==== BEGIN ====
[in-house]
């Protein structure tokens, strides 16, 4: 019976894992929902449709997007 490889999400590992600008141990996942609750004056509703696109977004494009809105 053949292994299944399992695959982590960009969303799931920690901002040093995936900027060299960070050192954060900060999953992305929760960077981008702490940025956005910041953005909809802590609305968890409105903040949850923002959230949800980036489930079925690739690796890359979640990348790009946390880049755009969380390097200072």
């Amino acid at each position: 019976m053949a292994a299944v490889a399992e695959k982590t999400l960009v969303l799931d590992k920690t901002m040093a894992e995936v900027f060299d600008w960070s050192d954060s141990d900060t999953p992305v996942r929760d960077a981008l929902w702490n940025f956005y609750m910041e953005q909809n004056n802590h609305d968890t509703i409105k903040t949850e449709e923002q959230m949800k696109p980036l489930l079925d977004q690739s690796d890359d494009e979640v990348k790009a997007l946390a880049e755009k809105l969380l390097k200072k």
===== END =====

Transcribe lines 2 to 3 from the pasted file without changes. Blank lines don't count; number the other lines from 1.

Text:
């Protein structure tokens, strides 16, 4: 019976894992929902449709997007 490889999400590992600008141990996942609750004056509703696109977004494009809105 053949292994299944399992695959982590960009969303799931920690901002040093995936900027060299960070050192954060900060999953992305929760960077981008702490940025956005910041953005909809802590609305968890409105903040949850923002959230949800980036489930079925690739690796890359979640990348790009946390880049755009969380390097200072």
């Amino acid at each position: 019976m053949a292994a299944v490889a399992e695959k982590t999400l960009v969303l799931d590992k920690t901002m040093a894992e995936v900027f060299d600008w960070s050192d954060s141990d900060t999953p992305v996942r929760d960077a981008l929902w702490n940025f956005y609750m910041e953005q909809n004056n802590h609305d968890t509703i409105k903040t949850e449709e923002q959230m949800k696109p980036l489930l079925d977004q690739s690796d890359d494009e979640v990348k790009a997007l946390a880049e755009k809105l969380l390097k200072k």